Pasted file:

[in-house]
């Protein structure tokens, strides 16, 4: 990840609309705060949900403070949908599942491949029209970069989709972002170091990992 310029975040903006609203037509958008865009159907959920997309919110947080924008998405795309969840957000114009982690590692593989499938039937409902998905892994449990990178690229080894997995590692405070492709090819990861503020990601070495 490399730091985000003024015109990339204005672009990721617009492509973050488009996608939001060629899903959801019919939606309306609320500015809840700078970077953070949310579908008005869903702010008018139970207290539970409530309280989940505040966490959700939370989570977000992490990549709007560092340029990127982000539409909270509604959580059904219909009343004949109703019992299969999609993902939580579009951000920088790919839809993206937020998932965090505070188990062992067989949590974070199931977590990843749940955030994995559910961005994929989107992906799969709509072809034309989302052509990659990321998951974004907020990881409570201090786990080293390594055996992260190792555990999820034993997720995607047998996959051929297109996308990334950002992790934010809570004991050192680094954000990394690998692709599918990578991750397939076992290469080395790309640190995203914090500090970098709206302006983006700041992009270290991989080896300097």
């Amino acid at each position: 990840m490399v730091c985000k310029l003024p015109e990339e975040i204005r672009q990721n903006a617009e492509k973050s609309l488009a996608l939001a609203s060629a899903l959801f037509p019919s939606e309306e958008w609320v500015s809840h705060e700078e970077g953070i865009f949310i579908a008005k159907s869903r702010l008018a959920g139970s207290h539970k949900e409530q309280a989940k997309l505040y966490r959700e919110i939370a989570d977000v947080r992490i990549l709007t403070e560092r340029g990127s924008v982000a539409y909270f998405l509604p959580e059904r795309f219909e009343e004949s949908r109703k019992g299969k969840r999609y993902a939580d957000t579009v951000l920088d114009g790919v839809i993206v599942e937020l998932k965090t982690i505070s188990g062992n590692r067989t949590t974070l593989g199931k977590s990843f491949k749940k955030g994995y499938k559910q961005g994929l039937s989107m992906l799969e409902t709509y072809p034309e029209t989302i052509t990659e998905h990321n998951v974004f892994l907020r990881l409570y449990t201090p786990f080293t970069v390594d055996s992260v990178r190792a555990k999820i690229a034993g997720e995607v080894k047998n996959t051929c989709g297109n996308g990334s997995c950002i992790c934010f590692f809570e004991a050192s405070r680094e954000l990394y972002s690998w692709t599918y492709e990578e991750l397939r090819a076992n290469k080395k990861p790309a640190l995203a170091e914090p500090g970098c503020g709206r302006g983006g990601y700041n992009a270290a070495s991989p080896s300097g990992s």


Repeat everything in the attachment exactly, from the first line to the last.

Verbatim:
[in-house]
């Protein structure tokens, strides 16, 4: 990840609309705060949900403070949908599942491949029209970069989709972002170091990992 310029975040903006609203037509958008865009159907959920997309919110947080924008998405795309969840957000114009982690590692593989499938039937409902998905892994449990990178690229080894997995590692405070492709090819990861503020990601070495 490399730091985000003024015109990339204005672009990721617009492509973050488009996608939001060629899903959801019919939606309306609320500015809840700078970077953070949310579908008005869903702010008018139970207290539970409530309280989940505040966490959700939370989570977000992490990549709007560092340029990127982000539409909270509604959580059904219909009343004949109703019992299969999609993902939580579009951000920088790919839809993206937020998932965090505070188990062992067989949590974070199931977590990843749940955030994995559910961005994929989107992906799969709509072809034309989302052509990659990321998951974004907020990881409570201090786990080293390594055996992260190792555990999820034993997720995607047998996959051929297109996308990334950002992790934010809570004991050192680094954000990394690998692709599918990578991750397939076992290469080395790309640190995203914090500090970098709206302006983006700041992009270290991989080896300097």
């Amino acid at each position: 990840m490399v730091c985000k310029l003024p015109e990339e975040i204005r672009q990721n903006a617009e492509k973050s609309l488009a996608l939001a609203s060629a899903l959801f037509p019919s939606e309306e958008w609320v500015s809840h705060e700078e970077g953070i865009f949310i579908a008005k159907s869903r702010l008018a959920g139970s207290h539970k949900e409530q309280a989940k997309l505040y966490r959700e919110i939370a989570d977000v947080r992490i990549l709007t403070e560092r340029g990127s924008v982000a539409y909270f998405l509604p959580e059904r795309f219909e009343e004949s949908r109703k019992g299969k969840r999609y993902a939580d957000t579009v951000l920088d114009g790919v839809i993206v599942e937020l998932k965090t982690i505070s188990g062992n590692r067989t949590t974070l593989g199931k977590s990843f491949k749940k955030g994995y499938k559910q961005g994929l039937s989107m992906l799969e409902t709509y072809p034309e029209t989302i052509t990659e998905h990321n998951v974004f892994l907020r990881l409570y449990t201090p786990f080293t970069v390594d055996s992260v990178r190792a555990k999820i690229a034993g997720e995607v080894k047998n996959t051929c989709g297109n996308g990334s997995c950002i992790c934010f590692f809570e004991a050192s405070r680094e954000l990394y972002s690998w692709t599918y492709e990578e991750l397939r090819a076992n290469k080395k990861p790309a640190l995203a170091e914090p500090g970098c503020g709206r302006g983006g990601y700041n992009a270290a070495s991989p080896s300097g990992s």